Given their well-known incorruptibility and infallibility, is it any wonder that ratings agencies would take exception to any suggestion that they might do wrong?
Well, that's exactly what those outback yahoos in Australia seem to be implying. So Moody's Investors Service and Standard & Poor's are picking up (most of) their toys and going home, withdrawing their applications to offer corporate debt ratings. The lily-white ratings agencies object to a new rule, coming into force on Jan 1., that would turn over disputes between the all-knowing and their idiot retail investor clients to a financial ombudsman.
But that "would effectively be second-guessing S&P's analysts," S&P cries! "This would ultimately create investor confusion and harm financial markets." And S&P has never done anything like that.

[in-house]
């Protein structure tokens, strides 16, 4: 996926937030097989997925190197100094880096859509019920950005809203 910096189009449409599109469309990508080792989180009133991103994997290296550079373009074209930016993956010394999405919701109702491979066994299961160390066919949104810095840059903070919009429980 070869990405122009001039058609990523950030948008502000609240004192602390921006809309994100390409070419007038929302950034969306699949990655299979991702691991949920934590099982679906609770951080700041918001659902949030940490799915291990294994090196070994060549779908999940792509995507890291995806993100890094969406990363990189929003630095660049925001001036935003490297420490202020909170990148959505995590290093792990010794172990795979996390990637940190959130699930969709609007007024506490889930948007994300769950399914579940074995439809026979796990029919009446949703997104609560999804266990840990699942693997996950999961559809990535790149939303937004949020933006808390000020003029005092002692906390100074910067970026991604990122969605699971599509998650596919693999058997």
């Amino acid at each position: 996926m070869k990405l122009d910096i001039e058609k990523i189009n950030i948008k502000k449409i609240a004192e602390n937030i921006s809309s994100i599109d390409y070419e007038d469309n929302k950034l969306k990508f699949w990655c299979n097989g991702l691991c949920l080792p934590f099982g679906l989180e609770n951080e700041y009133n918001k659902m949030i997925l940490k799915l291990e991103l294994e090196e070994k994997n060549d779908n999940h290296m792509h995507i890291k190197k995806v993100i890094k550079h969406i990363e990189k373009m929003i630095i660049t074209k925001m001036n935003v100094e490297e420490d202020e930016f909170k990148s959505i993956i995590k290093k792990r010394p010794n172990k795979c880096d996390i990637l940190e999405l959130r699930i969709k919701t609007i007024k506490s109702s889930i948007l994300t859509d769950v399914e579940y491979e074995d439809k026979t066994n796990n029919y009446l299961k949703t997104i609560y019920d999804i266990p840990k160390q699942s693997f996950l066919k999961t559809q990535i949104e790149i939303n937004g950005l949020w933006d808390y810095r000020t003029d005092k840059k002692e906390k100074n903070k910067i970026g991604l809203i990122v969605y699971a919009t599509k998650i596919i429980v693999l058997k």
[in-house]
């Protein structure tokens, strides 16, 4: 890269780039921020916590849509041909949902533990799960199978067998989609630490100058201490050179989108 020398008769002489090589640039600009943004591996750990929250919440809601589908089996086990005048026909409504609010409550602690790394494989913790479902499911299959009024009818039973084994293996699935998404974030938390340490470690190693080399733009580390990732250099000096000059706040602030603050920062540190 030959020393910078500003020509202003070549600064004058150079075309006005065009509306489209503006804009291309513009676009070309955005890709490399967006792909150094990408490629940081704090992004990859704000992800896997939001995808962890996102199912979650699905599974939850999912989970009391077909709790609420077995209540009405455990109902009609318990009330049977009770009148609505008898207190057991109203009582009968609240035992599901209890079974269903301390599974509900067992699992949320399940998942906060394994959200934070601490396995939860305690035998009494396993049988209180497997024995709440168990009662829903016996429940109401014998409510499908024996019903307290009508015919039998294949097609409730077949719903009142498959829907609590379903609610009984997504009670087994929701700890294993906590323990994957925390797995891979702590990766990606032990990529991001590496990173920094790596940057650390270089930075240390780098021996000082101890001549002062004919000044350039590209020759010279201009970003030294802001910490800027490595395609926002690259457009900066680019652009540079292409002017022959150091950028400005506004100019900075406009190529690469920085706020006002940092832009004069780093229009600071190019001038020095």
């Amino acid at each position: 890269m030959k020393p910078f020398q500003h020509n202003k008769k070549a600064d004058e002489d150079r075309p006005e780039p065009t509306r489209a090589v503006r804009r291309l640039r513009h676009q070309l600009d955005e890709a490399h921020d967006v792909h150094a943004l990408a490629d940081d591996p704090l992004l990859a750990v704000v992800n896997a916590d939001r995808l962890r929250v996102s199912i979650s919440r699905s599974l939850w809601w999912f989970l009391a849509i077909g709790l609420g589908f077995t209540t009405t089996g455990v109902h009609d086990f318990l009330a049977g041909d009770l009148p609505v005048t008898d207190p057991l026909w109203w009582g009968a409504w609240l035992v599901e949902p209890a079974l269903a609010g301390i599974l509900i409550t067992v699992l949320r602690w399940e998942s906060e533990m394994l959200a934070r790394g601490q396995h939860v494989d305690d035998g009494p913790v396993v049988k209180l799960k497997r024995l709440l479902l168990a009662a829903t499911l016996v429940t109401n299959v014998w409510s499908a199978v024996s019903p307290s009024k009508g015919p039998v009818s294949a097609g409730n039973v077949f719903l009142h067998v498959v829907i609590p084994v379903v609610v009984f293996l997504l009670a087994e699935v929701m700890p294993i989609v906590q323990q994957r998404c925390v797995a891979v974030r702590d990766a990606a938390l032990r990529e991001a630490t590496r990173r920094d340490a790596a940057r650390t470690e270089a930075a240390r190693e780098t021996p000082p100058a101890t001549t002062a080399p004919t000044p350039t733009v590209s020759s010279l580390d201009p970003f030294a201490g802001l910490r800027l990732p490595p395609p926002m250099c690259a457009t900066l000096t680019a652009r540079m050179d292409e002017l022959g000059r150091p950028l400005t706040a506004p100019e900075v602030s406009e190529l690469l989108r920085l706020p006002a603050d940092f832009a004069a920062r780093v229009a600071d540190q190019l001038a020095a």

And how dare Australian Prime Minister Kevin Rudd accuse them of being "hopelessly conflicted by the lure of big profits in return for easy ratings." Give us one piece of evidence, Mr. Rudd.
OK, two pieces of evidence. Three?Four?
Give us one more piece of evidence than you are able to provide, Australia. Then, and only then, will the great unspoiled ratings agencies consider allowing some ex-convict to tell them how to do their jobs.
S&P withdraws Aussie licence application [Sydney Morning Herald]
S&P Joins Moody's to Scale Back Australia Ratings [DealBook]